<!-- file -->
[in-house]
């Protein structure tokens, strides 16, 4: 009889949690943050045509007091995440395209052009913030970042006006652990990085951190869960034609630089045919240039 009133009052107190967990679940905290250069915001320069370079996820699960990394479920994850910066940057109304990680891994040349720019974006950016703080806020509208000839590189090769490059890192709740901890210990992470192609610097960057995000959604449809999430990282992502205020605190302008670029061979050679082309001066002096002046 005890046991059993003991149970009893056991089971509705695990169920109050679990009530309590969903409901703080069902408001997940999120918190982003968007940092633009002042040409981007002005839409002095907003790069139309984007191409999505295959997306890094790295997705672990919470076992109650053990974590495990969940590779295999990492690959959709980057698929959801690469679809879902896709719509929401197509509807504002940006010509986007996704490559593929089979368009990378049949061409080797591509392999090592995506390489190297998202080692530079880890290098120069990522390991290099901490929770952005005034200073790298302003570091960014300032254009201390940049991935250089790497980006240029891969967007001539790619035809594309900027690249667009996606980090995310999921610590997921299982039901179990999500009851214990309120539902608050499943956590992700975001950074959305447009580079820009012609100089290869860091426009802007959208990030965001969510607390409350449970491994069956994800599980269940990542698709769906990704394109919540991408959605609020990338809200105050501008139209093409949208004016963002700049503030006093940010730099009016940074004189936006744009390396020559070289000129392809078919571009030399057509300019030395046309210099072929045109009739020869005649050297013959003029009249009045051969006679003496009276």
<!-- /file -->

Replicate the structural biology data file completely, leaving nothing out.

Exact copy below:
[in-house]
């Protein structure tokens, strides 16, 4: 009889949690943050045509007091995440395209052009913030970042006006652990990085951190869960034609630089045919240039 009133009052107190967990679940905290250069915001320069370079996820699960990394479920994850910066940057109304990680891994040349720019974006950016703080806020509208000839590189090769490059890192709740901890210990992470192609610097960057995000959604449809999430990282992502205020605190302008670029061979050679082309001066002096002046 005890046991059993003991149970009893056991089971509705695990169920109050679990009530309590969903409901703080069902408001997940999120918190982003968007940092633009002042040409981007002005839409002095907003790069139309984007191409999505295959997306890094790295997705672990919470076992109650053990974590495990969940590779295999990492690959959709980057698929959801690469679809879902896709719509929401197509509807504002940006010509986007996704490559593929089979368009990378049949061409080797591509392999090592995506390489190297998202080692530079880890290098120069990522390991290099901490929770952005005034200073790298302003570091960014300032254009201390940049991935250089790497980006240029891969967007001539790619035809594309900027690249667009996606980090995310999921610590997921299982039901179990999500009851214990309120539902608050499943956590992700975001950074959305447009580079820009012609100089290869860091426009802007959208990030965001969510607390409350449970491994069956994800599980269940990542698709769906990704394109919540991408959605609020990338809200105050501008139209093409949208004016963002700049503030006093940010730099009016940074004189936006744009390396020559070289000129392809078919571009030399057509300019030395046309210099072929045109009739020869005649050297013959003029009249009045051969006679003496009276």